Our thoughts create certain emotional states. You might think – it’s what happens that makes me feel happy or sad – but what happens is being taken on board by us and we usually have a reaction to it. This doesn’t mean that the reaction cannot be negative, but taking control and allowing ourselves to feel feelings that serve us well is important. Do you get any long-term benefits from lashing out, feeling anxious or sad? Do you get any benefits at all? Although we do have a wide range of emotions to play with, we don’t really have to explore the whole palette. Keep you emotions in check, choose what you feel.
Working from home, being housebound due to health conditions or self-isolation to meet deadlines can cause strain on our emotional wellbeing. Our lives get enriched through human interaction and the lack of it might go unnoticed only for that long.
One of the main issues with not changing the environment we are in is that we don’t realize how fast time passes. Losing track of time doing things that don’t benefit us is worse if we have no one around to look for advice or get support from.
Here are some tips to help you make the most out of the time that you need to spend on your on:
- set the top two priorities for the day
- create a plan of how to meet them
- reward yourself with human interaction – plan a call or text/email someone
- plan a short exercise routine
- create a ‘feeling low kit’ with all the essentials and set a timer on how long you’re allowing yourself to feel low for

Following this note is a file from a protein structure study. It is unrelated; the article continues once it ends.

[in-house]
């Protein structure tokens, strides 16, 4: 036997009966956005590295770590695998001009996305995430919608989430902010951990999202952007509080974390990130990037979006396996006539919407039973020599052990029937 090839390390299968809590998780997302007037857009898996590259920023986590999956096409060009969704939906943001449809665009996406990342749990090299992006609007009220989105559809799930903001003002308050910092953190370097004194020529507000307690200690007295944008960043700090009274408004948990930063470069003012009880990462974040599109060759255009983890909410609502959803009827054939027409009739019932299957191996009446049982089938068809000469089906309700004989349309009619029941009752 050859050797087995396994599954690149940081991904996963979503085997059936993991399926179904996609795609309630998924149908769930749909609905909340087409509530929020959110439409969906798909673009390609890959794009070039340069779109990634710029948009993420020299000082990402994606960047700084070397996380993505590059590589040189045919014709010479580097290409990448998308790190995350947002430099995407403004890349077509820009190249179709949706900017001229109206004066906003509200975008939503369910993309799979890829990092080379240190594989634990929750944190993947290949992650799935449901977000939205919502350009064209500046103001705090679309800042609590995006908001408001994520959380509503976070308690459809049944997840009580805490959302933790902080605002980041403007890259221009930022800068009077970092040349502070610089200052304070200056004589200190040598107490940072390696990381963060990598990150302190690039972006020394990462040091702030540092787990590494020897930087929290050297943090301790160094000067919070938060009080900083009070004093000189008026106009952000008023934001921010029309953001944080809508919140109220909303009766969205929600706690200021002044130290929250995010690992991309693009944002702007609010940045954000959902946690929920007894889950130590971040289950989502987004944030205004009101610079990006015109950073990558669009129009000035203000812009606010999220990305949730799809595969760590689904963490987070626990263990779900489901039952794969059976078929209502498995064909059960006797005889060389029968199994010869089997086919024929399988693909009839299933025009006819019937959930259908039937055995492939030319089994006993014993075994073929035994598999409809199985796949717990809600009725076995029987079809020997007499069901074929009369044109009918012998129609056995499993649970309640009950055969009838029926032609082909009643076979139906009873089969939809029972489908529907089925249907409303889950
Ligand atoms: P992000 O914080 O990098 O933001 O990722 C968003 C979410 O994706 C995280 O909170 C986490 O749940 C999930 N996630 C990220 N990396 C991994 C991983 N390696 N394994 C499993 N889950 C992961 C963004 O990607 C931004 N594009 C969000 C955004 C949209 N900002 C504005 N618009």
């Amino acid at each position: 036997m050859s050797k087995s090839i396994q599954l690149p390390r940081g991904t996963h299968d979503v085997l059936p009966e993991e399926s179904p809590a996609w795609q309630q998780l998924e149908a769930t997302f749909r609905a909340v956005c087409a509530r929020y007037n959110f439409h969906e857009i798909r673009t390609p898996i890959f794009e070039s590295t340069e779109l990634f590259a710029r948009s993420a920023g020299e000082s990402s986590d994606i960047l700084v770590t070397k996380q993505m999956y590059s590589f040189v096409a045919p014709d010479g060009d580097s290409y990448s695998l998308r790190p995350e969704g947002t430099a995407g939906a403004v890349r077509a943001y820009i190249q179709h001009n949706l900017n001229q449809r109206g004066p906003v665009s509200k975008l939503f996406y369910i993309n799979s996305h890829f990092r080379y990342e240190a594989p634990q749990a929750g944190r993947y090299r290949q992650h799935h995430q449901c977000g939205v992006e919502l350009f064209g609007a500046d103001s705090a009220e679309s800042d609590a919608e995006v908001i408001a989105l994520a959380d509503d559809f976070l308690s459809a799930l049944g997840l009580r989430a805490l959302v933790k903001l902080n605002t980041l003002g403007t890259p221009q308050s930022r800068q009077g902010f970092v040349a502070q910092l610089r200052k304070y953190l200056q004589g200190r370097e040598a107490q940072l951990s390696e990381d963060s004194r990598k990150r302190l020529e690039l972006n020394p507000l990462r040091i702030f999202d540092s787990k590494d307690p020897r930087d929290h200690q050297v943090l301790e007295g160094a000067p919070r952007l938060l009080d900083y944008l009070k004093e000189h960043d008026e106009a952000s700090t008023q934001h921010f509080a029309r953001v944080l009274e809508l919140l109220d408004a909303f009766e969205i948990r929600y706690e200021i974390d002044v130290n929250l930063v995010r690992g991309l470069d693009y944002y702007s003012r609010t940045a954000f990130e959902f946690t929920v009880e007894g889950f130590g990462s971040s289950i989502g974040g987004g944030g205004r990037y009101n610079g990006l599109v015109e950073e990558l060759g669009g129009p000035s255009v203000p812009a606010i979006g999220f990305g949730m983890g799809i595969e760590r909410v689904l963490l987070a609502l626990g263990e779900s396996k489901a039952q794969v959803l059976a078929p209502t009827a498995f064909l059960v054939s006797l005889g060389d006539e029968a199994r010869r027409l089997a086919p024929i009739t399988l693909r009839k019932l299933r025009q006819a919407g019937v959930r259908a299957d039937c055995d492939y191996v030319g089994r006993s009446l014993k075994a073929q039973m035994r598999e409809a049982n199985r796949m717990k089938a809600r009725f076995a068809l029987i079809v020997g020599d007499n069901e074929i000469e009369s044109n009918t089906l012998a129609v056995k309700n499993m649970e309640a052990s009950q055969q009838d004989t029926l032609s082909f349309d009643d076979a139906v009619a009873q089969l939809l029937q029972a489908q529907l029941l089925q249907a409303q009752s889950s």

Even when we choose loneliness, it can be daunting. Reach out to people, check in on them and open up as much as you feel comfortable. The conversation around mental health has only just started and social isolation goes beyond the statistics.
Parenthood is a fascinating topic. Without children of my own, I filter any information, studies or comments on parenthood through my experience as a child and more recently through the experience of being an auntie.
The Unknowns of Parenthood. Auncle Edition.
Parents can have a difficult time adjusting to the new beings they’ve brought into the world. Auncles (aunties and uncles) don’t have the luxury of displaying difficulty. They’re not sleep deprived, worried and anxious all the time because of this being that they’re responsible for on the clock. And yet relationships, family dynamics and expectations change.
So what are the challenges:
- getting comfortable (from holding the baby, feeding and changing nappies to family dynamics and difficult conversations)
- knowing what is asked of you as an ‘occasional support partner’ or entertainment factory
- understanding how much of being you is the right dose before being told off by the parents
- growing a relationship with the niblings (niece or nephew) that stands on its own
- nurturing the existing relationship with the parents
- taking a step back when things are not within your control
- decide how much of ‘that’ life is ‘your’ life
Are you aware of different elements that form your journey as an auncle? If so, did I miss any?
Managing stress at work is our responsibility. We can get lost in the heaviness of mindless work or pause, take a 5-10 minutes break and reset your focus.
- take time to meditate/quiet time
- use the bathroom break to do some stretching
- stand up and walk to the window if you have an office job
- stand up when you take a phone call
Most importantly – remove yourself from stressful situations or confrontational conversations. People who are trying to take away the calm and seed anxiety are not worth the time investment. Ask them to send an email.
You might think that all these actions will only distract you from your work or that you will be seen as weak. But if you have a clear head you will be twice as effective. Living a conscious life takes time. So take the time you need to improve your life and to look after your wellbeing.